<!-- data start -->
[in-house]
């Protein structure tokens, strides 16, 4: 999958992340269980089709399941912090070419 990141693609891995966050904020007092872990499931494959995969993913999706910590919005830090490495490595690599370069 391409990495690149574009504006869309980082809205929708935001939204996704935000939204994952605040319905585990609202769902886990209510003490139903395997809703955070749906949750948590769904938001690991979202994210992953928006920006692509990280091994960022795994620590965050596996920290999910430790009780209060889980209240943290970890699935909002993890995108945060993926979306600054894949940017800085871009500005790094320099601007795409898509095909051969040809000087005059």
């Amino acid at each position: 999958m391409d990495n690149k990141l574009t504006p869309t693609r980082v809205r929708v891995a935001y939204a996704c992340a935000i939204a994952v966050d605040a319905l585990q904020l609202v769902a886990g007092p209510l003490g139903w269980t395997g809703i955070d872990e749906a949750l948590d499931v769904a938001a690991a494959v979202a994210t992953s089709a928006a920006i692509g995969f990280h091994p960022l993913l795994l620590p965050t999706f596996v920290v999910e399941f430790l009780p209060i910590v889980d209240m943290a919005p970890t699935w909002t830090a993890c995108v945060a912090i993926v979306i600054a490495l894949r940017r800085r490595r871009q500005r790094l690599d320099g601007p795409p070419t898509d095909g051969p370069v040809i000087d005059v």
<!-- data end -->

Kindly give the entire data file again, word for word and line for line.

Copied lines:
[in-house]
């Protein structure tokens, strides 16, 4: 999958992340269980089709399941912090070419 990141693609891995966050904020007092872990499931494959995969993913999706910590919005830090490495490595690599370069 391409990495690149574009504006869309980082809205929708935001939204996704935000939204994952605040319905585990609202769902886990209510003490139903395997809703955070749906949750948590769904938001690991979202994210992953928006920006692509990280091994960022795994620590965050596996920290999910430790009780209060889980209240943290970890699935909002993890995108945060993926979306600054894949940017800085871009500005790094320099601007795409898509095909051969040809000087005059």
């Amino acid at each position: 999958m391409d990495n690149k990141l574009t504006p869309t693609r980082v809205r929708v891995a935001y939204a996704c992340a935000i939204a994952v966050d605040a319905l585990q904020l609202v769902a886990g007092p209510l003490g139903w269980t395997g809703i955070d872990e749906a949750l948590d499931v769904a938001a690991a494959v979202a994210t992953s089709a928006a920006i692509g995969f990280h091994p960022l993913l795994l620590p965050t999706f596996v920290v999910e399941f430790l009780p209060i910590v889980d209240m943290a919005p970890t699935w909002t830090a993890c995108v945060a912090i993926v979306i600054a490495l894949r940017r800085r490595r871009q500005r790094l690599d320099g601007p795409p070419t898509d095909g051969p370069v040809i000087d005059v």